What can hopeful coaches of today learn from the style choices of their predecessors?
With tactics, statistics, and heat maps dominating the discourse about soccer, everybody still blames or praises the coach after a game. If his team lost, then his team selection sucked. Or, perhaps, he played too offensively, unless he played too defensively. A win is often attributed to the performances of the players, not the coach. In a game with only 3 substitutions and one break in play, a soccer coach can’t really do much.
But there is one thing he can control: just how damn good he looks on the sidelines and in the post-game press conference. After all, if coaches are the scarecrows upon which we project our fears and angst, they can at least look dapper. Perhaps it shouldn’t be surprising that the most successful coaches were often the ones who seemed to put the least amount of effort into dressing themselves. Herewith, a survey of Cup-winning coaches going back to 1990—men who led their teams to victory but often struggled to match their belts with their shoes.
Franz Beckenbauer / Germany 1990
You could call the German style continental asterisk or continental but. Franz Beckenbauer looked like a high school chemistry teacher aspiring to be confused with a college professor while waiting in line at Panera. His black jacket was nice enough and well tailored, but the tie suggests a non-tenure track lecturer, and his usual baby blue dress shirt and khakis reek of periodic tables and hormonal adolescents. Germany won on a penalty kick, and Der Kaiser somehow escaped being cautioned for his uninspired attire.
Carlos Alberto Perreira / Brazil 1994
For all the talk of “Brazilian style,” in reality they enjoy a pretty laid back approach to loose-fitting attire comparable to the U.S. Carlos Alberto Perreira’s baggy blue track pants recall the days when Arsenio Hall owned the night and shook his fist with authority. Perreira’s white polo shirt was a bit more formal but often sufficiently wrinkled to the point that you have to ask: did the Ramada Inn just outside Pasadena where they presumably lodged not provide irons to guests? His white tennis shoes were blandly nondescript but also possibly orthopedic, so no jokes here.
Aime Jacquet / France 1998
We often assume that continental Europeans are sophisticated in the way they dress. Aime Jacquet, the manager of France, bucked that trend. However, a close read of his superficially casual polo and track pants combo reveals a certain brilliance. First, he coordinated the colors of both the polo and the track pants, white with a handsome navy blue. Second, his polo shirt had dark blue sleeves—absolutely essential to keep underarm sweat stains out of eye sight. His 4–3–2–1 may have bored us to tears, but the man can pick a starting lineup in the closet.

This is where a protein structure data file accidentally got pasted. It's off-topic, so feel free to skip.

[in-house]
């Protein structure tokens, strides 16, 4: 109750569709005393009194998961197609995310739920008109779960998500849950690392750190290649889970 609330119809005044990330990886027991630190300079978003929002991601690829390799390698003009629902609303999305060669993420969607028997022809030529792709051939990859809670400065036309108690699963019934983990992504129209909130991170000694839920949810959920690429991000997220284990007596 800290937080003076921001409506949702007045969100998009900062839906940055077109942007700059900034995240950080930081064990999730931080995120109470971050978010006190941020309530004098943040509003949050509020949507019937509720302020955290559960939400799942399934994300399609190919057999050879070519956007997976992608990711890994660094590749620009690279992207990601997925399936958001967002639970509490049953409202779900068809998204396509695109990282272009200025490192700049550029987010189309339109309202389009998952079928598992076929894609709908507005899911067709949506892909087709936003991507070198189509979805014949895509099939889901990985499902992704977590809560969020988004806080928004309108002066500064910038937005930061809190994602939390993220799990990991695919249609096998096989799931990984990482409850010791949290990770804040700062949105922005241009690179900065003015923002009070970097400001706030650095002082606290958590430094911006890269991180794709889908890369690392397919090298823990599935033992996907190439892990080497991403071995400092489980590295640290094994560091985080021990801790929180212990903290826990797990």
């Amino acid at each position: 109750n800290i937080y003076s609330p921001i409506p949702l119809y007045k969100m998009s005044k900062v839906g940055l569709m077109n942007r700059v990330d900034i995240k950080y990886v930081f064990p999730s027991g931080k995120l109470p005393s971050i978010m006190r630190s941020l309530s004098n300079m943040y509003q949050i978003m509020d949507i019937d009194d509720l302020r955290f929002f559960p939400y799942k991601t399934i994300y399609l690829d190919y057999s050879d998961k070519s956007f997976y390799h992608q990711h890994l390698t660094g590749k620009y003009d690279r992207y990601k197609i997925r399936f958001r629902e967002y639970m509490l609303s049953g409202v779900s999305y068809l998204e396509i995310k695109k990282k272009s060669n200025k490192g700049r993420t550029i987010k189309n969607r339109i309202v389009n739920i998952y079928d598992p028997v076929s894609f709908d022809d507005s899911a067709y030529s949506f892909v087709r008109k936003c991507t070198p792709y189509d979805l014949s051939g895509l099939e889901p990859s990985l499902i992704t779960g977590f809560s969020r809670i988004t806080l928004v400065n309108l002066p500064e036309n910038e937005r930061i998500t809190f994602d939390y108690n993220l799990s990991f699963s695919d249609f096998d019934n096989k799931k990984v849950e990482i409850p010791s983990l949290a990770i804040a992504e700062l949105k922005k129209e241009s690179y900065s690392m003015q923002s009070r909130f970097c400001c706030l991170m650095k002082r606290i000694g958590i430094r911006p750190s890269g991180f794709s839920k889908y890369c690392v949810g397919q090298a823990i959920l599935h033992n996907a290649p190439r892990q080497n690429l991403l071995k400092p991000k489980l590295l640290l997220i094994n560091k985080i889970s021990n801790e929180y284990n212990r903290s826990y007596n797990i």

Phil Scolari / Brazil 2002
Phil Scolari’s clothing was maddeningly consistent. While some managers alternate between suits and athletic attire, one imagines Big Phil woke up each morning to a closet full of white polo shirts, windbreakers, and sweatpants, hanging in together in a neat row and carefully organized by wash-date. I am categorically, 100% against sweatpants in each and every situation, except this one. Managing Brazil is a stressful job, and if you are going to sweat and sweat profusely, then they are the pants for you. Maybe.
Marcello Lippi / Italy 2006
As an Italian manager with Serie A experience, Marcello Lippi has worn some pretty elegant suits. However, for the World Cup final, he sent a calming message of casualness to his players by donning the polo shirt/track pants combo. It worked. The Italians held their nerve and won on spot kicks. In some pictures, random stains are visible—I do hope that they are the result of celebratory bubbly and not isolated hamlets of hair that held his sweat. Just dwell on that possibility for a moment.
Vicente del Bosque / Spain 2010
Spain won three titles with a distinct style, but don’t let the manager know. Vicente del Bosque’s suit and tie combination screams “public defender.” You could imagine him with that red tie and grey jacket sitting alongside some delinquent in a holding cell at midnight, swearing he’d totally go to trial with him, but his daughter’s best friend’s bat mitzvah conflicts and the plea deal is pretty decent. And the over-sized sports watch with a suit/tie combo? No way Señorrrrrrrr!
Turns out you don’t have to dress well to manage a World Cup winner. Your team just has to play better than the opposition or be incredibly lucky. Which is why you will not see Pep Guardiola trying his hand at international soccer any time soon.